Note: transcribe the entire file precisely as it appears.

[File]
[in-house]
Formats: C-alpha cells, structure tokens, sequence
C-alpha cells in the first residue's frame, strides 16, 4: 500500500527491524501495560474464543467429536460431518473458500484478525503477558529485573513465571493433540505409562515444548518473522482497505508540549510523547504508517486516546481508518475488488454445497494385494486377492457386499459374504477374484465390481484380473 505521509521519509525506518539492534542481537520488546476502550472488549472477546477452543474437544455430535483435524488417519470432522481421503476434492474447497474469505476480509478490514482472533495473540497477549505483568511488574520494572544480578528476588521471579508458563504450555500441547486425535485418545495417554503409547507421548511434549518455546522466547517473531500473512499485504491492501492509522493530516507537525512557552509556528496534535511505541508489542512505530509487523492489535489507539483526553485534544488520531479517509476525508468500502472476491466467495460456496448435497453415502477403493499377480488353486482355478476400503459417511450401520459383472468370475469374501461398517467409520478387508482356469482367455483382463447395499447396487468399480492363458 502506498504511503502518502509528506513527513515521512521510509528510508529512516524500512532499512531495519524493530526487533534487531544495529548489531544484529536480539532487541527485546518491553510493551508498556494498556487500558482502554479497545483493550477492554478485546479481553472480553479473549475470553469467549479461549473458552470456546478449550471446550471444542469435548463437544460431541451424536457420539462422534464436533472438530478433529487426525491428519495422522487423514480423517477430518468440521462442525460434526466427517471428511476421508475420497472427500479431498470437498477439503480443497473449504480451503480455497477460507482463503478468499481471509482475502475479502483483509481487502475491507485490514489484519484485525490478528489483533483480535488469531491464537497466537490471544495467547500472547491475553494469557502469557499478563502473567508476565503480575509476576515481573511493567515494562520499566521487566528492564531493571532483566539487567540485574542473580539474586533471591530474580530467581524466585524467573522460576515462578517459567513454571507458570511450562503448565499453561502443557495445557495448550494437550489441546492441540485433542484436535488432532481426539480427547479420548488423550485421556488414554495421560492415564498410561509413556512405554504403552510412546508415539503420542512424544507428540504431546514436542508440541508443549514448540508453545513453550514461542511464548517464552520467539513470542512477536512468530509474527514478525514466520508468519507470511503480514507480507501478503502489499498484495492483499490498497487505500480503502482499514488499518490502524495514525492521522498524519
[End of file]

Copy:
[in-house]
Formats: C-alpha cells, structure tokens, sequence
C-alpha cells in the first residue's frame, strides 16, 4: 500500500527491524501495560474464543467429536460431518473458500484478525503477558529485573513465571493433540505409562515444548518473522482497505508540549510523547504508517486516546481508518475488488454445497494385494486377492457386499459374504477374484465390481484380473 505521509521519509525506518539492534542481537520488546476502550472488549472477546477452543474437544455430535483435524488417519470432522481421503476434492474447497474469505476480509478490514482472533495473540497477549505483568511488574520494572544480578528476588521471579508458563504450555500441547486425535485418545495417554503409547507421548511434549518455546522466547517473531500473512499485504491492501492509522493530516507537525512557552509556528496534535511505541508489542512505530509487523492489535489507539483526553485534544488520531479517509476525508468500502472476491466467495460456496448435497453415502477403493499377480488353486482355478476400503459417511450401520459383472468370475469374501461398517467409520478387508482356469482367455483382463447395499447396487468399480492363458 502506498504511503502518502509528506513527513515521512521510509528510508529512516524500512532499512531495519524493530526487533534487531544495529548489531544484529536480539532487541527485546518491553510493551508498556494498556487500558482502554479497545483493550477492554478485546479481553472480553479473549475470553469467549479461549473458552470456546478449550471446550471444542469435548463437544460431541451424536457420539462422534464436533472438530478433529487426525491428519495422522487423514480423517477430518468440521462442525460434526466427517471428511476421508475420497472427500479431498470437498477439503480443497473449504480451503480455497477460507482463503478468499481471509482475502475479502483483509481487502475491507485490514489484519484485525490478528489483533483480535488469531491464537497466537490471544495467547500472547491475553494469557502469557499478563502473567508476565503480575509476576515481573511493567515494562520499566521487566528492564531493571532483566539487567540485574542473580539474586533471591530474580530467581524466585524467573522460576515462578517459567513454571507458570511450562503448565499453561502443557495445557495448550494437550489441546492441540485433542484436535488432532481426539480427547479420548488423550485421556488414554495421560492415564498410561509413556512405554504403552510412546508415539503420542512424544507428540504431546514436542508440541508443549514448540508453545513453550514461542511464548517464552520467539513470542512477536512468530509474527514478525514466520508468519507470511503480514507480507501478503502489499498484495492483499490498497487505500480503502482499514488499518490502524495514525492521522498524519